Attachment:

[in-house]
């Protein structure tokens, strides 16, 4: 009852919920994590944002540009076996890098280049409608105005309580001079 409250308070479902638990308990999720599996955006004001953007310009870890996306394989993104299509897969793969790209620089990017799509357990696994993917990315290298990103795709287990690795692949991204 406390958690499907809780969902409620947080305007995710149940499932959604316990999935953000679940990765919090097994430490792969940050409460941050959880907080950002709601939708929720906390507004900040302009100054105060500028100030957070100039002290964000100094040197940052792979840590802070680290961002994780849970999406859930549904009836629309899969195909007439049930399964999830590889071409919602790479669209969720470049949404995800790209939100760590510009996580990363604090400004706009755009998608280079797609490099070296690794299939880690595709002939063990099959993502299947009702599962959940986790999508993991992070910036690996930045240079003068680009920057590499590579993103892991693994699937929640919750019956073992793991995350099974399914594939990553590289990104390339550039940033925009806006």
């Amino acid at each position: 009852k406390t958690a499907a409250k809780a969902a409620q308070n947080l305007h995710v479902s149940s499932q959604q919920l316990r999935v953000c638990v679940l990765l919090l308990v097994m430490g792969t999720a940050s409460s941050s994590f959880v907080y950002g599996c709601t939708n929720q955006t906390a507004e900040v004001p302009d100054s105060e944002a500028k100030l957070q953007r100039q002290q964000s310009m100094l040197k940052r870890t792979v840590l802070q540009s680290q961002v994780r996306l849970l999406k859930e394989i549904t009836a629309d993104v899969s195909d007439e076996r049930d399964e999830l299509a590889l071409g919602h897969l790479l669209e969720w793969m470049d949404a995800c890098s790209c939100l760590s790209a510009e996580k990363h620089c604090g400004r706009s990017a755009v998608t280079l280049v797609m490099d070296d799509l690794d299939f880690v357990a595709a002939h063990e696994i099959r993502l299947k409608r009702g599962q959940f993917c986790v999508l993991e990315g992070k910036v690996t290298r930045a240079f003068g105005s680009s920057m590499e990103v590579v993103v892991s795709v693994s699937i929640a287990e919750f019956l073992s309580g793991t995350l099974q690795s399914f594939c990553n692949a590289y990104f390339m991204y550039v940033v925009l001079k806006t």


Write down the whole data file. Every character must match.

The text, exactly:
[in-house]
């Protein structure tokens, strides 16, 4: 009852919920994590944002540009076996890098280049409608105005309580001079 409250308070479902638990308990999720599996955006004001953007310009870890996306394989993104299509897969793969790209620089990017799509357990696994993917990315290298990103795709287990690795692949991204 406390958690499907809780969902409620947080305007995710149940499932959604316990999935953000679940990765919090097994430490792969940050409460941050959880907080950002709601939708929720906390507004900040302009100054105060500028100030957070100039002290964000100094040197940052792979840590802070680290961002994780849970999406859930549904009836629309899969195909007439049930399964999830590889071409919602790479669209969720470049949404995800790209939100760590510009996580990363604090400004706009755009998608280079797609490099070296690794299939880690595709002939063990099959993502299947009702599962959940986790999508993991992070910036690996930045240079003068680009920057590499590579993103892991693994699937929640919750019956073992793991995350099974399914594939990553590289990104390339550039940033925009806006």
């Amino acid at each position: 009852k406390t958690a499907a409250k809780a969902a409620q308070n947080l305007h995710v479902s149940s499932q959604q919920l316990r999935v953000c638990v679940l990765l919090l308990v097994m430490g792969t999720a940050s409460s941050s994590f959880v907080y950002g599996c709601t939708n929720q955006t906390a507004e900040v004001p302009d100054s105060e944002a500028k100030l957070q953007r100039q002290q964000s310009m100094l040197k940052r870890t792979v840590l802070q540009s680290q961002v994780r996306l849970l999406k859930e394989i549904t009836a629309d993104v899969s195909d007439e076996r049930d399964e999830l299509a590889l071409g919602h897969l790479l669209e969720w793969m470049d949404a995800c890098s790209c939100l760590s790209a510009e996580k990363h620089c604090g400004r706009s990017a755009v998608t280079l280049v797609m490099d070296d799509l690794d299939f880690v357990a595709a002939h063990e696994i099959r993502l299947k409608r009702g599962q959940f993917c986790v999508l993991e990315g992070k910036v690996t290298r930045a240079f003068g105005s680009s920057m590499e990103v590579v993103v892991s795709v693994s699937i929640a287990e919750f019956l073992s309580g793991t995350l099974q690795s399914f594939c990553n692949a590289y990104f390339m991204y550039v940033v925009l001079k806006t």